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I was just thinking about Natalie Wood. She was my earliest childhood crush. She had a dark, mysterious allure. For me, at the tender age of ten, she represented all that I wanted a woman to be. Then I thought about James Dean, Sal Mineo, and Dennis Hopper. All of these people appeared in Rebel Without a Cause. Each of them have had a tragic history, three of them died young. It gives that film a macabre overtone. James Dean had been long dead by the time I even realized who he was. One of my earliest memories is of the horror of seeing a picture of the wreck of his Porsche Spyder. I could imagine his mangled body inside. I thought about how good he must have felt racing down the nearly deserted highway, his career was taking off, and he had his whole life ahead of him, then Wham! James Dean seemed dislocated, like he belonged in a better world, and was condemned to this one. I related more to Sal Mineo, when I finally saw Rebel. I responded to his vulnerability. I, too was bullied every day at school, except I didn’t have a James Dean to look out for me. The adults in that film were so out of touch. They reminded me of all the adults I knew. And they killed Plato. Sal Mineo had such a difficult time in the entertainment industry. He was always pegged for some stupid ethnic part, He was rebelliously bisexual long before it was the hip thing to do. After many lean years, he was just beginning to succeed in theatre. Then he was killed. Dennis Hopper only had a small role in the film, as one of the high school ‘hoods. But he developed into one of my favorite actors. I remember him doing a superb job on an episode of twilight zone, as a neo-Nazi. Of course, I loved his crazy role in Easy Rider, but his ultimate achievement had to be as Frank Booth in Blue Velvet. The role was meant for him, as he said, he was Frank Booth. It is a shame that Dennis never got the full recognition he deserved. He died sick. It was sad.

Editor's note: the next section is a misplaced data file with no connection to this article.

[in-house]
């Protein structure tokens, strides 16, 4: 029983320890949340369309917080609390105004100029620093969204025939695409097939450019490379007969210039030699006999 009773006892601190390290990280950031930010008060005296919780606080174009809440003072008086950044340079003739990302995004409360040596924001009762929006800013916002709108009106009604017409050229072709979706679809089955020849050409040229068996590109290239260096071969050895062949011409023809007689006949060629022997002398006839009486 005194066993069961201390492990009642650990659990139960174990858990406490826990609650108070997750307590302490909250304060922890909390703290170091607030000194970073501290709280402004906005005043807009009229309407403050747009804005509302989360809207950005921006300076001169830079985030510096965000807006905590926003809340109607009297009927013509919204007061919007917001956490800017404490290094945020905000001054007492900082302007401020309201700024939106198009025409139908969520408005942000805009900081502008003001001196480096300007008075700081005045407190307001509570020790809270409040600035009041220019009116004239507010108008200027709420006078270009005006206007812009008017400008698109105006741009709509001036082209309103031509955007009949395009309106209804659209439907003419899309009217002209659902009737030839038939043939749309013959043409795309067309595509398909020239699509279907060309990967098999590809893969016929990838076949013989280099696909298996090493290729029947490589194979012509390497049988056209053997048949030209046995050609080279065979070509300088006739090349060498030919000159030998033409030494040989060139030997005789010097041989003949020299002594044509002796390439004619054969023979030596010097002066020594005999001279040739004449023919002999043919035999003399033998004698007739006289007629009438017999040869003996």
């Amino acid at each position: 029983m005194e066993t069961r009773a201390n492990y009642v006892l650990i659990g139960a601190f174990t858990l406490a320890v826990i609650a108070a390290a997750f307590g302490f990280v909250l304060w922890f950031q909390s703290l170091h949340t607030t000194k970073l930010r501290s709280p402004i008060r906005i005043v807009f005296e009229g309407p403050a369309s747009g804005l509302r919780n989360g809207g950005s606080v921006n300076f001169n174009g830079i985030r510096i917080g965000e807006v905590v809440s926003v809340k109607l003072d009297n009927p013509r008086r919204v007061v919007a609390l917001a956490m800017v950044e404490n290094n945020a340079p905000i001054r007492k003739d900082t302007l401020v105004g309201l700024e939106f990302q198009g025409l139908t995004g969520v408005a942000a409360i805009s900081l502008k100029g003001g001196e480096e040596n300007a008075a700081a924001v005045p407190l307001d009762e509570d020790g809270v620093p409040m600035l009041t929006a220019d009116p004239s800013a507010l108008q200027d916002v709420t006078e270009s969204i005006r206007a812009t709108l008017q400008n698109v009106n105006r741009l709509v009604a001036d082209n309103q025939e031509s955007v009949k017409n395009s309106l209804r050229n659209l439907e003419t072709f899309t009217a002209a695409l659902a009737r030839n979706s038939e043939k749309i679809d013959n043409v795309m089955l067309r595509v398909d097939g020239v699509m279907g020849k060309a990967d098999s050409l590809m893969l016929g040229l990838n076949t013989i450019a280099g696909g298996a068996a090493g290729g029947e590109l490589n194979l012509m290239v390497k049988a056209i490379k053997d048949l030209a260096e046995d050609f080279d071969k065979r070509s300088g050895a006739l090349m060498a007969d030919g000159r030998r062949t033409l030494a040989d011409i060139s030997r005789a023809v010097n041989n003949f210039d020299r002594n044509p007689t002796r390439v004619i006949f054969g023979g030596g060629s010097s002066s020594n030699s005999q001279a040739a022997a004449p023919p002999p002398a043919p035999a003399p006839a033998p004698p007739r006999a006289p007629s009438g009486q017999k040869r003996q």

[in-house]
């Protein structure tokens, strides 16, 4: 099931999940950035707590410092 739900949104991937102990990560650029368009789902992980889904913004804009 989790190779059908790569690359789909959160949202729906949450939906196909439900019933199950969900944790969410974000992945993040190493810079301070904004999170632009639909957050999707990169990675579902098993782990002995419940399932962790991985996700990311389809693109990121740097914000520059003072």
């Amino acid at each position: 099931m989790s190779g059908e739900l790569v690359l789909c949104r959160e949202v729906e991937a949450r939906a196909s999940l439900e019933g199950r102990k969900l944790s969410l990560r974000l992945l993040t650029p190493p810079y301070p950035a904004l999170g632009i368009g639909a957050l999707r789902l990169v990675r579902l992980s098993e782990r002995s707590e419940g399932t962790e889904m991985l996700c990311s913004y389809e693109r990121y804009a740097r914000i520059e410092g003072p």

Which brings me to the person I originally intended to post about. Natalie Wood. She was so beautiful. As a kid, I adored her. I loved her early sixties movies, when she had that really cute hair style, and the puppy dog eyes. She was so cute in Sex and the Single Girl. Later, as an adult, I was very impressed with her in Love with the Proper Stranger, with Steve McQueen. She was adorable in Gypsy. I remember feeling embarrassed when she did her strip tease at the end of that movie. Even though it didn’t show anything, I felt that ‘my’ Natalie would never do such a thing! I was such a prude when I was a kid! I would daydream about kissing her, all this long before I reached puberty. I lost track of her in later years, until I saw her in her last film, Brainstorm. She haunts that film, and not just because she died before it was completed. She seems disconnected from the film. She is there, but also not there. It is hard to describe. She had a deep fear of drowning in dark water, and that was how she died. I will always think there is more to tell about that night, but we will never hear it told. And so, there you have it, the Rebels Curse. How strange that these people had a dark cloud over their heads. Their spirits serve as an inspiration to me, as to millions of others.

 

The America I Knew

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I remember when America was cool. We were the good guys. We beat the Nazis. We beat the Japs. And if the Commies weren’t careful, we’d beat them too. I was eight years old. 1961. We had a super cool President. Kennedy. Not everyone thought he was cool. My parents didn’t like his pro-civil rights position. My parents weren’t cool, at least when it came to that. And Kennedy was Catholic. I didn’t understand much about that, except that apparently, Catholics worshiped the Pope instead of God. But Kennedy won and nothing awful happened except the Bay of Pigs and his own assassination. I never heard the end of it regarding both. Of course none of this was directed towards me, I overheard it, amidst cigarette smoke, model cars, and Playboys I could never sneak a look at. Things changed with the assassination. America didn’t seem cool anymore, just dangerous.